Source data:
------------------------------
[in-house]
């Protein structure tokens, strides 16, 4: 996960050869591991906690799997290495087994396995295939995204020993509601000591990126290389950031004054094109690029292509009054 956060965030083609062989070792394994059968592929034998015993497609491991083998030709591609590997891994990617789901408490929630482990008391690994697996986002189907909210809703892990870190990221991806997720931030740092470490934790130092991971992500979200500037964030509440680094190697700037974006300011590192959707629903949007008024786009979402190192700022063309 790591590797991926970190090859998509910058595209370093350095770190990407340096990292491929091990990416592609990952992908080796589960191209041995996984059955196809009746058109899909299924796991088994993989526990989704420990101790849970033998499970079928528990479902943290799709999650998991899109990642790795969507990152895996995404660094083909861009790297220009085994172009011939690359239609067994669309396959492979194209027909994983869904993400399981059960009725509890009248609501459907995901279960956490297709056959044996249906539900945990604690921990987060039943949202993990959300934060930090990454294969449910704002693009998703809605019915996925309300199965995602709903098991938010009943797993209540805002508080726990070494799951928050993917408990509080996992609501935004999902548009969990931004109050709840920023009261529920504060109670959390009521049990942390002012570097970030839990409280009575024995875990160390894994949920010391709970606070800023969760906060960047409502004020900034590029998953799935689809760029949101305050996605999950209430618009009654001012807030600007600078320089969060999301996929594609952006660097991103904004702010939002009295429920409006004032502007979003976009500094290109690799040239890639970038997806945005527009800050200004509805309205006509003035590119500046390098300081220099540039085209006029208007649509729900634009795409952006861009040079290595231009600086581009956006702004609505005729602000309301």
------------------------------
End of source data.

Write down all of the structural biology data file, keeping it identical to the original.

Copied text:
[in-house]
């Protein structure tokens, strides 16, 4: 996960050869591991906690799997290495087994396995295939995204020993509601000591990126290389950031004054094109690029292509009054 956060965030083609062989070792394994059968592929034998015993497609491991083998030709591609590997891994990617789901408490929630482990008391690994697996986002189907909210809703892990870190990221991806997720931030740092470490934790130092991971992500979200500037964030509440680094190697700037974006300011590192959707629903949007008024786009979402190192700022063309 790591590797991926970190090859998509910058595209370093350095770190990407340096990292491929091990990416592609990952992908080796589960191209041995996984059955196809009746058109899909299924796991088994993989526990989704420990101790849970033998499970079928528990479902943290799709999650998991899109990642790795969507990152895996995404660094083909861009790297220009085994172009011939690359239609067994669309396959492979194209027909994983869904993400399981059960009725509890009248609501459907995901279960956490297709056959044996249906539900945990604690921990987060039943949202993990959300934060930090990454294969449910704002693009998703809605019915996925309300199965995602709903098991938010009943797993209540805002508080726990070494799951928050993917408990509080996992609501935004999902548009969990931004109050709840920023009261529920504060109670959390009521049990942390002012570097970030839990409280009575024995875990160390894994949920010391709970606070800023969760906060960047409502004020900034590029998953799935689809760029949101305050996605999950209430618009009654001012807030600007600078320089969060999301996929594609952006660097991103904004702010939002009295429920409006004032502007979003976009500094290109690799040239890639970038997806945005527009800050200004509805309205006509003035590119500046390098300081220099540039085209006029208007649509729900634009795409952006861009040079290595231009600086581009956006702004609505005729602000309301």